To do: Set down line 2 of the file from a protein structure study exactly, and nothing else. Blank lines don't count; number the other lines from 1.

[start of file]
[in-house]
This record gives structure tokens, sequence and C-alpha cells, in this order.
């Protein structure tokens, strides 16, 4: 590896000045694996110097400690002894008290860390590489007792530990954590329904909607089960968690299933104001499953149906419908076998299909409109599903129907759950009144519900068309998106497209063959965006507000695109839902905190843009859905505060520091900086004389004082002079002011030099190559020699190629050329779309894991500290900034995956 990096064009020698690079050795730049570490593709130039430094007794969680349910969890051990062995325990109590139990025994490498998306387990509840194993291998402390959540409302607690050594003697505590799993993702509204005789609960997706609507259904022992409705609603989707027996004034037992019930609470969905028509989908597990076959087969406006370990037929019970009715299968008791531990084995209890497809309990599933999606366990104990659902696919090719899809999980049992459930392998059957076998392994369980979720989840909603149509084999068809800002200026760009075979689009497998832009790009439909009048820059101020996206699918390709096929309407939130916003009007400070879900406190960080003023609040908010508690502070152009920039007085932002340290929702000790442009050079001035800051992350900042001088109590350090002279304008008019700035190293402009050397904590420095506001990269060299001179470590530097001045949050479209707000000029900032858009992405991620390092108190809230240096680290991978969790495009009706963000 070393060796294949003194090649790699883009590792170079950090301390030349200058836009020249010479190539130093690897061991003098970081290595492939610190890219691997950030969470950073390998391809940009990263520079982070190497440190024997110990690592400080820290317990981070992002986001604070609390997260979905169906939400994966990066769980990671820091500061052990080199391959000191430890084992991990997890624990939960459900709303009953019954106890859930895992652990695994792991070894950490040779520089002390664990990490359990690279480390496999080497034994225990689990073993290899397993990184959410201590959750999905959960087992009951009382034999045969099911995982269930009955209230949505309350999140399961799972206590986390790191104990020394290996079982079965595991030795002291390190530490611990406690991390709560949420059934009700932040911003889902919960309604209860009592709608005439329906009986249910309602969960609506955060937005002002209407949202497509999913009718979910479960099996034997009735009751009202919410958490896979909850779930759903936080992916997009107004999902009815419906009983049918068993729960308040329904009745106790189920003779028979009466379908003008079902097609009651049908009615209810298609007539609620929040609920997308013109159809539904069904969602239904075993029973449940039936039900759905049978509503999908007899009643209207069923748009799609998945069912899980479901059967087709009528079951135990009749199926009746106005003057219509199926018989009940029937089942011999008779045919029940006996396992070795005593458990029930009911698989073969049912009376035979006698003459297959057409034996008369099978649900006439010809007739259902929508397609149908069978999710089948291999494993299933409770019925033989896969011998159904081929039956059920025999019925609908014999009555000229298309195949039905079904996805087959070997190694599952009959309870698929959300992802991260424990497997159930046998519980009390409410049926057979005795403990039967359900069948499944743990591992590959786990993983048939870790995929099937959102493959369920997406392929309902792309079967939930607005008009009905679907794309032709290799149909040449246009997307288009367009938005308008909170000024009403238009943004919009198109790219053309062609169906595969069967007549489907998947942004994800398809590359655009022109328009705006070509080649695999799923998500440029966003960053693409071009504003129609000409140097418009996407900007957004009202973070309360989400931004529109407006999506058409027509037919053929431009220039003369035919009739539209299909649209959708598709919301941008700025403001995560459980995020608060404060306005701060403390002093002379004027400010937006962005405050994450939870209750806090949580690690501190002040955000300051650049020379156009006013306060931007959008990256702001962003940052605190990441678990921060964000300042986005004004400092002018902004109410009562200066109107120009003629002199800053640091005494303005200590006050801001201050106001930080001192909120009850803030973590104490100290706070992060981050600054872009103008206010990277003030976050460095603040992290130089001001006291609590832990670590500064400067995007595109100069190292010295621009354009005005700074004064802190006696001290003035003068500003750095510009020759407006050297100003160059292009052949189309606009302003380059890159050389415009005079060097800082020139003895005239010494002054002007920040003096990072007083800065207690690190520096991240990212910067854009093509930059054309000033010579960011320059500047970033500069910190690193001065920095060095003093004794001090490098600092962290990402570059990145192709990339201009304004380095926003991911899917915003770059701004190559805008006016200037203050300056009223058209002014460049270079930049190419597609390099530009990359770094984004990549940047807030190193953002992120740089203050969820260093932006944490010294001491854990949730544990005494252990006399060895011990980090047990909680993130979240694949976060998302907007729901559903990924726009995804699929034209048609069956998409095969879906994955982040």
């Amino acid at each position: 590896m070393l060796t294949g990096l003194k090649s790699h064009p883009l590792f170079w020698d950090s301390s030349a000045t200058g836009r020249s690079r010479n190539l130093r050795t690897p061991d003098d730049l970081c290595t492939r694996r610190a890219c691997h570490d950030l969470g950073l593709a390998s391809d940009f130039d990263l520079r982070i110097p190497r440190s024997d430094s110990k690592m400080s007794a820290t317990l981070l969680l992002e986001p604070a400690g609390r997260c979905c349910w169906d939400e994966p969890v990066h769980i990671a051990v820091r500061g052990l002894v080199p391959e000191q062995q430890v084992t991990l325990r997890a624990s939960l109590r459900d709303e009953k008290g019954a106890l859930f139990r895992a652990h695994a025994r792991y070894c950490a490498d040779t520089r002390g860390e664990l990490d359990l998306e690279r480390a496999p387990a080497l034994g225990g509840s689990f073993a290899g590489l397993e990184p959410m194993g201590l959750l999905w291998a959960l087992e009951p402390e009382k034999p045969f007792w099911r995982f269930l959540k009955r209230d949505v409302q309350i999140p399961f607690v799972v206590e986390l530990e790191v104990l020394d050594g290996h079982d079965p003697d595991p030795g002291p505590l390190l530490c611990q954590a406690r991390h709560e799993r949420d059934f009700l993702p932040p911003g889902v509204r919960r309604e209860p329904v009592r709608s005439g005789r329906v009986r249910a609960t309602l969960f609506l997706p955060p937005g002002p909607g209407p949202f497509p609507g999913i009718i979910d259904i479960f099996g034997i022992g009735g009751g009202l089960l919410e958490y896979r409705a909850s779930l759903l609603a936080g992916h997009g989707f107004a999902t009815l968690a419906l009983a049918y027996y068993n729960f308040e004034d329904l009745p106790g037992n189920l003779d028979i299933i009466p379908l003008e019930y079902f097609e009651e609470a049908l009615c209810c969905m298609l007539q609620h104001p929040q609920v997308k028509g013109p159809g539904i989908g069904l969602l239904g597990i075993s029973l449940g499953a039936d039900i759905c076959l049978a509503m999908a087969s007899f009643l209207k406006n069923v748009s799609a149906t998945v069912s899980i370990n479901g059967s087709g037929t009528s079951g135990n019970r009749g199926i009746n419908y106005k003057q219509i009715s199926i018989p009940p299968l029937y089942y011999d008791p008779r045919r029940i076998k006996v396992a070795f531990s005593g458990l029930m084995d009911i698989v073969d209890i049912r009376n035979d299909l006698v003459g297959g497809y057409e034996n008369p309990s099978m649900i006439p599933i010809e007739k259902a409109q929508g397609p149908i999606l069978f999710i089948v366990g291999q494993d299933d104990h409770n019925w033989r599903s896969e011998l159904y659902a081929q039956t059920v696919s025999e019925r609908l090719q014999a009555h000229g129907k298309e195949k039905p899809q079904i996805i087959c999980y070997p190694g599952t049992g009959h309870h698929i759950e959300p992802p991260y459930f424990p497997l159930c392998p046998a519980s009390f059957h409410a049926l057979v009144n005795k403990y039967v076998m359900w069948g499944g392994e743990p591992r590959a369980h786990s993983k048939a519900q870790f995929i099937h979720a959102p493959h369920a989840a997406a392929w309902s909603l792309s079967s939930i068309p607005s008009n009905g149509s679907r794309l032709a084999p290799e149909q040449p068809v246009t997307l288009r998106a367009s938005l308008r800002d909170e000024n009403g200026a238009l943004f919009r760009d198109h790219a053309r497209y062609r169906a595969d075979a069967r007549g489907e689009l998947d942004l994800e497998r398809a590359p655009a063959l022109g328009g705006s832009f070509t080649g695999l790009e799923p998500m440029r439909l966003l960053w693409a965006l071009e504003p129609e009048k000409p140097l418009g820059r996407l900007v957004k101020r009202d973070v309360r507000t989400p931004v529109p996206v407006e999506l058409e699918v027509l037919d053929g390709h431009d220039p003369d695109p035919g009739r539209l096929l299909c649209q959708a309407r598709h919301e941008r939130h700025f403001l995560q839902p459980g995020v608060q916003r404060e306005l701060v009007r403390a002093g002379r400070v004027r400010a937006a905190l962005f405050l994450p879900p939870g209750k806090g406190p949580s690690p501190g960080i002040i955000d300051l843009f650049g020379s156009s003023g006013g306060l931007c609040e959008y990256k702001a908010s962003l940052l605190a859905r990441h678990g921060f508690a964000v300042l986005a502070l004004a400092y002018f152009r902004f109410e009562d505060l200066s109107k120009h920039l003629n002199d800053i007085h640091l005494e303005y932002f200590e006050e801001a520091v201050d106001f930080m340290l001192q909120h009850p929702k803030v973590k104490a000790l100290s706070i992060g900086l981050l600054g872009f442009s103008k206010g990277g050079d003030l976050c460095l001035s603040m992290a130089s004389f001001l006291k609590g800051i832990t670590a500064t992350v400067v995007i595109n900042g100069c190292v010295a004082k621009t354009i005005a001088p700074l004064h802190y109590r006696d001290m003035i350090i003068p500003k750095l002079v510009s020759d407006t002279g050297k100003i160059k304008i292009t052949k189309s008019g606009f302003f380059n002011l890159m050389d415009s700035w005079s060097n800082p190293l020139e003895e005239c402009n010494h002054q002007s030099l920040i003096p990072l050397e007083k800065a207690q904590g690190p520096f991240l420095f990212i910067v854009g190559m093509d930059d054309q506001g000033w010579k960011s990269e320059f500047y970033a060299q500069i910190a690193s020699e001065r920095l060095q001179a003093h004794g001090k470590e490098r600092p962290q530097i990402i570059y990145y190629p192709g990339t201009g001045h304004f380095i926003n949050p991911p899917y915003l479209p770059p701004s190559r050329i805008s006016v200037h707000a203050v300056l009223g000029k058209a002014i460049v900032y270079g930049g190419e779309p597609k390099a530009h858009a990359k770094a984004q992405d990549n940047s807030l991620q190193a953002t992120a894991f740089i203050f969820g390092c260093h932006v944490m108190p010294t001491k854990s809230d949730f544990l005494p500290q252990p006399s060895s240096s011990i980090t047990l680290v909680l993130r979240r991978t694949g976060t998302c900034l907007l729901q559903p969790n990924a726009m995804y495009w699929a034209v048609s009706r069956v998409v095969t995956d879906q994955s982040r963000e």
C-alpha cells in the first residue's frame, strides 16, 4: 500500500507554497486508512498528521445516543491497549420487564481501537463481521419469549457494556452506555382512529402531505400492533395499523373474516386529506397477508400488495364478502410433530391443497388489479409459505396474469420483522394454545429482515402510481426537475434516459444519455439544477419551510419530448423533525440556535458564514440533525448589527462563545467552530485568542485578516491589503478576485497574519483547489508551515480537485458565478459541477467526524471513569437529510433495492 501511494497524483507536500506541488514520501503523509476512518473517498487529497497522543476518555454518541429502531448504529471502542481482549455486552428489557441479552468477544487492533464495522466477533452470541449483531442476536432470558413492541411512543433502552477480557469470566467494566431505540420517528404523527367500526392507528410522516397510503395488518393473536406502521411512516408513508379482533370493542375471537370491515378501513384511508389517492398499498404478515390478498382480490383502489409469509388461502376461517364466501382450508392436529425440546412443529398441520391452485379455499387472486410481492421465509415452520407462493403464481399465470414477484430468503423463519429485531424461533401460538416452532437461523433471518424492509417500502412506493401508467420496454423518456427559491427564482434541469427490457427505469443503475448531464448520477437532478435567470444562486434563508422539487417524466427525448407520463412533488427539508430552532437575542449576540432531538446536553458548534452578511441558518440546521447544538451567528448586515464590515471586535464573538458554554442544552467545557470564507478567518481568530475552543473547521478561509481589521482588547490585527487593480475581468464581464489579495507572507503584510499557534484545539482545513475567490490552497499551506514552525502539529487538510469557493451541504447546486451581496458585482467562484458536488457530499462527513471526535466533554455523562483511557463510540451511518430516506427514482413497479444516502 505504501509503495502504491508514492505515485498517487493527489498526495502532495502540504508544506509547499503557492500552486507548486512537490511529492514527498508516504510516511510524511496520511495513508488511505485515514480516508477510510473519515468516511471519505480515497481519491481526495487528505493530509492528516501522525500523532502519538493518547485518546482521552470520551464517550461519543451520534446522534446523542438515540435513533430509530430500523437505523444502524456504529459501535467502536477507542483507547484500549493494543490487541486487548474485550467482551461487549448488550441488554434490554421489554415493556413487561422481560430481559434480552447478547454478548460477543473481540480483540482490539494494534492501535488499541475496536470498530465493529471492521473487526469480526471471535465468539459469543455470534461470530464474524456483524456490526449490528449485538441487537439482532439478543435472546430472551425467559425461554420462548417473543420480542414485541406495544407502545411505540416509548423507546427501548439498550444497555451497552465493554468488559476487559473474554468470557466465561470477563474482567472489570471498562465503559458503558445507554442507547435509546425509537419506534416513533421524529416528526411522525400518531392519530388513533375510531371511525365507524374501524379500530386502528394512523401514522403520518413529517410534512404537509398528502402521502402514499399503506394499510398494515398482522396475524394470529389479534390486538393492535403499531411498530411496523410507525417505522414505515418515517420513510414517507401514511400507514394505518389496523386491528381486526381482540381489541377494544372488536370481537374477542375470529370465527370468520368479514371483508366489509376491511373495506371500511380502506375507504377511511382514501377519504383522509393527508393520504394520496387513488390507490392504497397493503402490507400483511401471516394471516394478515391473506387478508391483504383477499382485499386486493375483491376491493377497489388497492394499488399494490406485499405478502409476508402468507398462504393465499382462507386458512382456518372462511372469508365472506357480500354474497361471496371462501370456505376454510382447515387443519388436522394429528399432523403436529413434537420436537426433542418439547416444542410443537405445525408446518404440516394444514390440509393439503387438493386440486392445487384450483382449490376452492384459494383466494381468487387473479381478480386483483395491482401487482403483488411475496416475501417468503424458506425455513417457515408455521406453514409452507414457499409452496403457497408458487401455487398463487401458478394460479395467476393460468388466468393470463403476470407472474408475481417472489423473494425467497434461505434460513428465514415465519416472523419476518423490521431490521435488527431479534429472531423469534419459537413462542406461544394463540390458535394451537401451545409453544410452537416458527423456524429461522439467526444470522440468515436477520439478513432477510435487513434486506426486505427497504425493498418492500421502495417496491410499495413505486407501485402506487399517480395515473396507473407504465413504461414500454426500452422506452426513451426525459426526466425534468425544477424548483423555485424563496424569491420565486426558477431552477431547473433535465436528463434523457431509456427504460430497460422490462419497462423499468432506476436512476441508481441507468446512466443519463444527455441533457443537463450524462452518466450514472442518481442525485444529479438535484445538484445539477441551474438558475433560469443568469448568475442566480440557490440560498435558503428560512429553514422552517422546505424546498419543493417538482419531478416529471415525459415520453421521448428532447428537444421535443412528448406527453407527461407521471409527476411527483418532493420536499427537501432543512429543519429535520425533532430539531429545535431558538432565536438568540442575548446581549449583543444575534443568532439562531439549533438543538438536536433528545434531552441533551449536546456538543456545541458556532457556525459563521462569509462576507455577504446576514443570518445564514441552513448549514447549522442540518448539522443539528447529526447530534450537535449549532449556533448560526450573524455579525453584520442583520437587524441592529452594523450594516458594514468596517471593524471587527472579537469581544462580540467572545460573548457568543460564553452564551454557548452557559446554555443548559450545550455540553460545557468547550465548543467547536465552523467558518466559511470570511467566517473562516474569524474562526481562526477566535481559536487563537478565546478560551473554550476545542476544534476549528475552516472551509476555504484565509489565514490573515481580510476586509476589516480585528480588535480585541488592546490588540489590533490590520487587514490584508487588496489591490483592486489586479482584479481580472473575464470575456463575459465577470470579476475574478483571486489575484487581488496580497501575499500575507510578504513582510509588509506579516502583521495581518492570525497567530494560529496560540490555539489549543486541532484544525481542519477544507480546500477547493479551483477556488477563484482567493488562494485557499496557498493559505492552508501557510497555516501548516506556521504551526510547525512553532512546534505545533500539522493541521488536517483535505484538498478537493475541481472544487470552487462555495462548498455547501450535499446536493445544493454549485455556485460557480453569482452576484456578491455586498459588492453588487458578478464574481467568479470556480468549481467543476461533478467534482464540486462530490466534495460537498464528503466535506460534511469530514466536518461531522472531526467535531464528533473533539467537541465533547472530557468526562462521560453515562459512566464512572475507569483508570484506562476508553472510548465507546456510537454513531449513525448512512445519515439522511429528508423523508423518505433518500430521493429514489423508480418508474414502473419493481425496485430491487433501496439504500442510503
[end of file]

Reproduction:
This record gives structure tokens, sequence and C-alpha cells, in this order.